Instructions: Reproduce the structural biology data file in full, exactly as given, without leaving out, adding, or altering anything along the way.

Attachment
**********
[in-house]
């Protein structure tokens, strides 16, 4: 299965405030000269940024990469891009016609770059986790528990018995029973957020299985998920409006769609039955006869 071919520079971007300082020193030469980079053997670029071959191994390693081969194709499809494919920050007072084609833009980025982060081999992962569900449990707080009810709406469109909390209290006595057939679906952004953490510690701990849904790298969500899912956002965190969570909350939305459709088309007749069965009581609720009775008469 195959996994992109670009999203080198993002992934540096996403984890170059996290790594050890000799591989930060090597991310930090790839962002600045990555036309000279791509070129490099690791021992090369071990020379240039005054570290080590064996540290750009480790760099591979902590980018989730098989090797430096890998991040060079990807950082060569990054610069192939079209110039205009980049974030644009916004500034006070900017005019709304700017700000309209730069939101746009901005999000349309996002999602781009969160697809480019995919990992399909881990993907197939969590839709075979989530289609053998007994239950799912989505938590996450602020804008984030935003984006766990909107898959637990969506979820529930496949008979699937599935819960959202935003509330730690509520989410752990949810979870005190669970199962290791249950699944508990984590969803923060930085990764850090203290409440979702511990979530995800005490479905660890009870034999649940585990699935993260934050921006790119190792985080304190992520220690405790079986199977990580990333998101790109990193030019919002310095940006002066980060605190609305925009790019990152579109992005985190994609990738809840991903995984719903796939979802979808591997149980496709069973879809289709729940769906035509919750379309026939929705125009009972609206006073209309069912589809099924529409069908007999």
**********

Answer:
[in-house]
């Protein structure tokens, strides 16, 4: 299965405030000269940024990469891009016609770059986790528990018995029973957020299985998920409006769609039955006869 071919520079971007300082020193030469980079053997670029071959191994390693081969194709499809494919920050007072084609833009980025982060081999992962569900449990707080009810709406469109909390209290006595057939679906952004953490510690701990849904790298969500899912956002965190969570909350939305459709088309007749069965009581609720009775008469 195959996994992109670009999203080198993002992934540096996403984890170059996290790594050890000799591989930060090597991310930090790839962002600045990555036309000279791509070129490099690791021992090369071990020379240039005054570290080590064996540290750009480790760099591979902590980018989730098989090797430096890998991040060079990807950082060569990054610069192939079209110039205009980049974030644009916004500034006070900017005019709304700017700000309209730069939101746009901005999000349309996002999602781009969160697809480019995919990992399909881990993907197939969590839709075979989530289609053998007994239950799912989505938590996450602020804008984030935003984006766990909107898959637990969506979820529930496949008979699937599935819960959202935003509330730690509520989410752990949810979870005190669970199962290791249950699944508990984590969803923060930085990764850090203290409440979702511990979530995800005490479905660890009870034999649940585990699935993260934050921006790119190792985080304190992520220690405790079986199977990580990333998101790109990193030019919002310095940006002066980060605190609305925009790019990152579109992005985190994609990738809840991903995984719903796939979802979808591997149980496709069973879809289709729940769906035509919750379309026939929705125009009972609206006073209309069912589809099924529409069908007999």